News & Updates
July 1, 2018
Research shows that, over the summer, Portland high school students are likely to experience summer learning loss. Students, on average, lose the equivalent of 2.5 months worth of math education during the summer months. Decades of research (dating back over 100 years) prove this stunning fact.
However, some students actually report slight gains in learning and brain development over the summer. Why? They read books. Work with tutors. And attend educational summer camps. (My mom used to send me to these. Thanks, mom!)
Tired of summer learning loss? You better be! Research shows that it’s cumulative. That means each summer piles on-top of each other, weighing down your child’s grades like a heavy rock.
Quick Tips on helping your Portland high school student prevent summer learning loss:
- Go To The Library
- Reward Them For Khan Academy
- Teach Them About Finance and Investing
- Read To Them
- Solve Math Problems With Them
You could consider creating a reward system, whereby if your child reads for 30 minutes (or studies math using Khan Academy for 30 minutes) they are free to play with their friends for the afternoon.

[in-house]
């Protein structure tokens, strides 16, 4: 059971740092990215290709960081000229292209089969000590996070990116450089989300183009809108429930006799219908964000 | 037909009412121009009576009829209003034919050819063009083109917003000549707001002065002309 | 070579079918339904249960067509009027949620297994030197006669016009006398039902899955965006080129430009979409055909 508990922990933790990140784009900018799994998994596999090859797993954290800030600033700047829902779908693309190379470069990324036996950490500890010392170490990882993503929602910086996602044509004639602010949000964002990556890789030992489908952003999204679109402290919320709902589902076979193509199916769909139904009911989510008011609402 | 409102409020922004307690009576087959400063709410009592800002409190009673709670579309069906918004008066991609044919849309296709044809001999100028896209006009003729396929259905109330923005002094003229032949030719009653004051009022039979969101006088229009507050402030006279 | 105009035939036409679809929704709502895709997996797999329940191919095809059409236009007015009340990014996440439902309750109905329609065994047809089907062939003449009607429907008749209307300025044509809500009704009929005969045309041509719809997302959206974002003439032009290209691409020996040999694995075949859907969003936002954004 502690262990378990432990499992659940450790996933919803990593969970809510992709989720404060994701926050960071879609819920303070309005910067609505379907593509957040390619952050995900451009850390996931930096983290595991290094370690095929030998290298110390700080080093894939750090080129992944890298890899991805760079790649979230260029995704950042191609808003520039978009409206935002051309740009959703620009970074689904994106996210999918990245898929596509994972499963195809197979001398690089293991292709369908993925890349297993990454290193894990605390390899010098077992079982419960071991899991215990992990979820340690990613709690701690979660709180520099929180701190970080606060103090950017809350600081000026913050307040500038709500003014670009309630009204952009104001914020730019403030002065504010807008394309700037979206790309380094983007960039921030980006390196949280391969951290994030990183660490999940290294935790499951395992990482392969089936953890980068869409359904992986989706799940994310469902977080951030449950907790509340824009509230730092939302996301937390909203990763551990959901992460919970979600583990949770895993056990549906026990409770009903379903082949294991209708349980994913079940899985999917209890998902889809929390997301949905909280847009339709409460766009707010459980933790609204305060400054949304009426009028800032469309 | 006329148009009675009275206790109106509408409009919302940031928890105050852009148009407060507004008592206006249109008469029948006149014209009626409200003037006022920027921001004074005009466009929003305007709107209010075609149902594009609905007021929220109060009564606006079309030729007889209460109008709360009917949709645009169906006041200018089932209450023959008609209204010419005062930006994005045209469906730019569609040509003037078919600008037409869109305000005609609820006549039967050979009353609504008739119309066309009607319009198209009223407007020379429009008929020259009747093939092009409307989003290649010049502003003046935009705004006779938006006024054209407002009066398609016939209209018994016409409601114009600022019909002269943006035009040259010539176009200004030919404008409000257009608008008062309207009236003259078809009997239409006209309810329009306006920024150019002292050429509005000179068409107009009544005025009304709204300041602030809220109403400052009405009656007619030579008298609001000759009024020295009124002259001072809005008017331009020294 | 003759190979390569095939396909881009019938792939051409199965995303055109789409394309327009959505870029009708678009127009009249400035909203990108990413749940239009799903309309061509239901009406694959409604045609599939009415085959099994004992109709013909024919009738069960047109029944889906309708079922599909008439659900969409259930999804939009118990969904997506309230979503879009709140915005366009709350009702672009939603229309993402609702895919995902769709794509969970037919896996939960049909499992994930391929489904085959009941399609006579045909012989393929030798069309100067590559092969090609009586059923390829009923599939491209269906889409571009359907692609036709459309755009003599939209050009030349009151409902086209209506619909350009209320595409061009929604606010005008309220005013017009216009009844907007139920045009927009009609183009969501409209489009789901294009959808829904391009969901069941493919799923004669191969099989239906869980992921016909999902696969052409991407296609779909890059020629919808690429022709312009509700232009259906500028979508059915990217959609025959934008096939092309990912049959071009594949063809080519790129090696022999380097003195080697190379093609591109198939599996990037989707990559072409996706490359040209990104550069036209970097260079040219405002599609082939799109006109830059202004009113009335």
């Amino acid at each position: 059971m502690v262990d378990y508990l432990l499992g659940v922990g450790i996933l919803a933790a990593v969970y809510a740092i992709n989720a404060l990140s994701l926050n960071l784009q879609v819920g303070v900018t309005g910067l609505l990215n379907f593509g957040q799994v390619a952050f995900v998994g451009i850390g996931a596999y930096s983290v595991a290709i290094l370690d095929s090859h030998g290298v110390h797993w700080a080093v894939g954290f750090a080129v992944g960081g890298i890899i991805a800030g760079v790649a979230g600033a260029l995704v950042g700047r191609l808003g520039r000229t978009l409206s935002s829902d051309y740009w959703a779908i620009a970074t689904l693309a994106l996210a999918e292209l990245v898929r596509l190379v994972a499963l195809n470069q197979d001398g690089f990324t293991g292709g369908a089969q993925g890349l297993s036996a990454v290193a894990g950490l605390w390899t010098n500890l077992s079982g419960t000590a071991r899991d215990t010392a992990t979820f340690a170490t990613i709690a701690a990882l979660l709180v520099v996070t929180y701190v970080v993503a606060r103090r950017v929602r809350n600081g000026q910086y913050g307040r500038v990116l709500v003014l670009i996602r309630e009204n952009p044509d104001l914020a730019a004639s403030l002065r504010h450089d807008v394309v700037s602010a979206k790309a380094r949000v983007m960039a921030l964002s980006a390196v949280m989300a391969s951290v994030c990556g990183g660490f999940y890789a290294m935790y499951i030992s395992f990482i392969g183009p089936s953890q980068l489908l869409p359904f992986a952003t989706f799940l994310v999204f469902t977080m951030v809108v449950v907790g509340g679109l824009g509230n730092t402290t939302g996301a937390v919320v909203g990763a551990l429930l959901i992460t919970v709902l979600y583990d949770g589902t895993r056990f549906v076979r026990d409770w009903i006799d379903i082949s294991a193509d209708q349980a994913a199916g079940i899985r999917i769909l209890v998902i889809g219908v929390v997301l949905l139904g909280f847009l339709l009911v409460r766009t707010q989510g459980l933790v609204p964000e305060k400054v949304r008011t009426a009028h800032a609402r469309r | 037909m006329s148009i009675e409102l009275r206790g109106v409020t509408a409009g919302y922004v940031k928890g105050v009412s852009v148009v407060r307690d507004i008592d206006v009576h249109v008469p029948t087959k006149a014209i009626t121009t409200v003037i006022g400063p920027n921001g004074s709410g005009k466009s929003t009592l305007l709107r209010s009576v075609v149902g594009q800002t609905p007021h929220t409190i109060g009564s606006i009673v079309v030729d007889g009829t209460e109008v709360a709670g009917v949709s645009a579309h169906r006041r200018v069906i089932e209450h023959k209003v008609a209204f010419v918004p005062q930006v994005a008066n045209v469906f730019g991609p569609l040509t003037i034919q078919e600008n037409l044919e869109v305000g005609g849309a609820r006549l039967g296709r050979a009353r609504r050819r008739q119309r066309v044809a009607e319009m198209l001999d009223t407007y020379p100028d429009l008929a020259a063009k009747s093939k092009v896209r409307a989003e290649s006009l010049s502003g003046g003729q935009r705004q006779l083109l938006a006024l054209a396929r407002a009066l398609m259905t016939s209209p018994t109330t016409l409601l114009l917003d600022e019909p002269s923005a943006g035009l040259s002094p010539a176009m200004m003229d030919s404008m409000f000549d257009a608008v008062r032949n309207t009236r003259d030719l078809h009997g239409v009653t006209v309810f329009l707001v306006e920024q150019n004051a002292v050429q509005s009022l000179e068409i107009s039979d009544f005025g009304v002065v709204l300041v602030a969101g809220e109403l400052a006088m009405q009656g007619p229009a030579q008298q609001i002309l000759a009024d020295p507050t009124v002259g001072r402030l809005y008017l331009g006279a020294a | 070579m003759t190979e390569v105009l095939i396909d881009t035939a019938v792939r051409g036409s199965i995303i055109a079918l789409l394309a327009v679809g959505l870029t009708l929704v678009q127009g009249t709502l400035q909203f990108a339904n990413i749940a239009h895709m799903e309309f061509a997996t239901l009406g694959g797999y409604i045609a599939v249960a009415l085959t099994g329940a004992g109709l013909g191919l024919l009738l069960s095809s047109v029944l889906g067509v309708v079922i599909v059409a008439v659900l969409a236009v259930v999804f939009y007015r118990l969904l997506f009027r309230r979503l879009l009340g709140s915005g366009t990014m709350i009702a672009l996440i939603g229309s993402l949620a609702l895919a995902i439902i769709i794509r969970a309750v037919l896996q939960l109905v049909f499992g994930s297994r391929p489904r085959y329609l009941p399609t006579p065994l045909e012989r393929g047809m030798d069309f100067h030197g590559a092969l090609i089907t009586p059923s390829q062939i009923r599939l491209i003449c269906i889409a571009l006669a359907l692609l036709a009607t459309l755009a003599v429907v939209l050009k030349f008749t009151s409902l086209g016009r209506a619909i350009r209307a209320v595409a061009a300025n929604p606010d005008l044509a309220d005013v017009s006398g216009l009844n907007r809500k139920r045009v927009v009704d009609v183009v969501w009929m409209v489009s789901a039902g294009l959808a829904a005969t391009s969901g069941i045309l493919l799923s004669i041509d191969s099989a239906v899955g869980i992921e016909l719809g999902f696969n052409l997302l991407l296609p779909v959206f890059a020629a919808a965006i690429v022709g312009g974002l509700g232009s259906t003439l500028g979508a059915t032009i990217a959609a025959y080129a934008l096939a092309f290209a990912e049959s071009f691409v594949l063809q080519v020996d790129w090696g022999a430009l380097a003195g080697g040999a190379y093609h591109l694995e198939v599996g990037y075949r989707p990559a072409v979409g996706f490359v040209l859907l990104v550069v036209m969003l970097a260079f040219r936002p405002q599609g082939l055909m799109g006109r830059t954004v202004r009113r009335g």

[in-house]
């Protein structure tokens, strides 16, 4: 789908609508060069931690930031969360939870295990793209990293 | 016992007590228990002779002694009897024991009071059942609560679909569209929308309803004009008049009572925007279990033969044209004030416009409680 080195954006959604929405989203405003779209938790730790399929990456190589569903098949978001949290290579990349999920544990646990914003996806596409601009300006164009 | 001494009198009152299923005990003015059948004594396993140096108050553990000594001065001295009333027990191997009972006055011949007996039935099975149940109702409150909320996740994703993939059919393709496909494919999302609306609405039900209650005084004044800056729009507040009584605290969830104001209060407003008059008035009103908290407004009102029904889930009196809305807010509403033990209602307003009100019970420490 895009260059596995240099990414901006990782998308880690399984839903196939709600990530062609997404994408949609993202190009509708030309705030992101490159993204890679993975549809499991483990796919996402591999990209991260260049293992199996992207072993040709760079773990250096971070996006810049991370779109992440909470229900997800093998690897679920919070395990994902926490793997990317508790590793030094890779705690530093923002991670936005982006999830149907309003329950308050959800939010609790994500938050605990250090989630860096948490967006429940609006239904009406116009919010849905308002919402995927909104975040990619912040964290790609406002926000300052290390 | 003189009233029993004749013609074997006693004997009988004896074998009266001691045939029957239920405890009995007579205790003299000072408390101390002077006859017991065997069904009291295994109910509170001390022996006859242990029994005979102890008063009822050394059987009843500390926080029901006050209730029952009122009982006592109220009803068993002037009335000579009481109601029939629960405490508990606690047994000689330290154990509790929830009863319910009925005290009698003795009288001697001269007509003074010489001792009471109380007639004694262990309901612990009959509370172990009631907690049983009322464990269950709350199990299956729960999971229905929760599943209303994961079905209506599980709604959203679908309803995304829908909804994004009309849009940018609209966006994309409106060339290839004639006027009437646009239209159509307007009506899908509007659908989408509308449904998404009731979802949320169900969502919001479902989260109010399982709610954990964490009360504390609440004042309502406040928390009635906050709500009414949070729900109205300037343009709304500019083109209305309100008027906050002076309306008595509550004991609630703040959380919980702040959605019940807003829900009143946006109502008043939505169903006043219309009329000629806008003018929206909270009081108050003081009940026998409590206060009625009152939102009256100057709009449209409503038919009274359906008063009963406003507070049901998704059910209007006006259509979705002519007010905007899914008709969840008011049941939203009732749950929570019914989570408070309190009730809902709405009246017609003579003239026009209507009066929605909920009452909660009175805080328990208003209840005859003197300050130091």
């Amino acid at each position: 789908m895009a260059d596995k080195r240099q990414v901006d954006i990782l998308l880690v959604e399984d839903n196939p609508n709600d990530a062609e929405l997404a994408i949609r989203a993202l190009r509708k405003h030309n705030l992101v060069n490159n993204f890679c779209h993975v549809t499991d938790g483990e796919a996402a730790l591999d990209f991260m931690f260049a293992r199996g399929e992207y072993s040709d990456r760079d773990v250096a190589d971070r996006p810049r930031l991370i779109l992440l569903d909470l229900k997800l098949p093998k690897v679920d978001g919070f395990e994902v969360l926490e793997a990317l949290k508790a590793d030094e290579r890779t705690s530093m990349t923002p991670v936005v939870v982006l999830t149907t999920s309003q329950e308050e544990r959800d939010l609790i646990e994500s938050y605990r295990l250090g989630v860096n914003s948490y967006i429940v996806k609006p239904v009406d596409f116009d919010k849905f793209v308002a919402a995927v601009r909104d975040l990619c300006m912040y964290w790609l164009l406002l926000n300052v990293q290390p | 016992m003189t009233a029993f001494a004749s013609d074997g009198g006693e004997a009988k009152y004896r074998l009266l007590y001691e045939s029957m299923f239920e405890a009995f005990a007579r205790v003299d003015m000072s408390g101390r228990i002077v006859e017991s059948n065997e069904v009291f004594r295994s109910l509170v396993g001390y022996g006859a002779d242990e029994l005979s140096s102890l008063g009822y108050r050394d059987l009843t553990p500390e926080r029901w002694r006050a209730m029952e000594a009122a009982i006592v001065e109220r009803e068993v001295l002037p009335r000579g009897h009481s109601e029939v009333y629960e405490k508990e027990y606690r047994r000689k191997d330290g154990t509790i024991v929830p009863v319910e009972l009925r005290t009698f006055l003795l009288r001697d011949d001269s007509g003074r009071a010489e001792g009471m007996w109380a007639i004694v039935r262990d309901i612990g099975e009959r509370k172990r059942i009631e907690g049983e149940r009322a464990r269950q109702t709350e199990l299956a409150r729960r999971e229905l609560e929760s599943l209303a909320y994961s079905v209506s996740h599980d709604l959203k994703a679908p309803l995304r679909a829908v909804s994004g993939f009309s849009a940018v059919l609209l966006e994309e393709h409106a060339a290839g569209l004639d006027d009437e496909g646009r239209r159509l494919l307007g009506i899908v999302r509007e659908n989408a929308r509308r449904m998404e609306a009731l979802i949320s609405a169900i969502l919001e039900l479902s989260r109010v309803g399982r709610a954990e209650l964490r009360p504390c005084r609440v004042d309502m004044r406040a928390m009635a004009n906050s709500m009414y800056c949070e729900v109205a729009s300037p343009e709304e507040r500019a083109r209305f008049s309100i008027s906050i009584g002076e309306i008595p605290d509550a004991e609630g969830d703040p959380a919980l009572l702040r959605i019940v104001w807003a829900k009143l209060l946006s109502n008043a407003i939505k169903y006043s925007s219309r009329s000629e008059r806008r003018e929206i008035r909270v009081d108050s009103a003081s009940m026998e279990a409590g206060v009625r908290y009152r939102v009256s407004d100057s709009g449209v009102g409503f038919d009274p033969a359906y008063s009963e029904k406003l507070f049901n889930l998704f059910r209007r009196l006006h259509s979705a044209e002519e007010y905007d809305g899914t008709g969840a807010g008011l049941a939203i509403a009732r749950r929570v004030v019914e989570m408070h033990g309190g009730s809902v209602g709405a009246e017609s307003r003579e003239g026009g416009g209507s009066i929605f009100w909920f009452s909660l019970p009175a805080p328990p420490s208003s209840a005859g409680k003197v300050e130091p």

Remember, this is also important for standardized tests. Research shows that after the summer months, students score lower on standardized tests (than they did at the end of spring). And this loss is cumulative. For example, in math, students who don’t learn in the summer can end up 2.5 to 3 years behind their peers. Could this be a reason that your teenager is struggling in algebra, geometry, or calculus? In our experience, we see this happen all the time.
Is your child on the bubble?
Summer learning loss is especially important if your child is struggling or “on the bubble” in any of her classes. A few hours in the summer can mean the difference between a D or a B in the fall.
Ask your teacher for help. Often, teachers will have extra resources and ideas for how their students can catch up and improve in the summer. Ask about: workbooks, online resources, or fun activities.
Checking with next year’s teacher is often an even better idea because they can help give your child a direct head start.
Other ideas to consider:
- Summer Writing Courses
- Dance Classes
- STEM Summer Camp
Planning a lot of vacations this summer?
Try to find some teachable moments. Let your child help plan and research the trip. Take them to the zoo, library, or a museum. Encourage them to write a journal during the summer.
I know a number of parents who suspend allowance during the summer… and instead reward good behavior (studying, reading, learning) with prizes or compensation. Research shows that these rewards don’t have to be big to work. They just have to be timely.
Good luck on your summer learning and fun!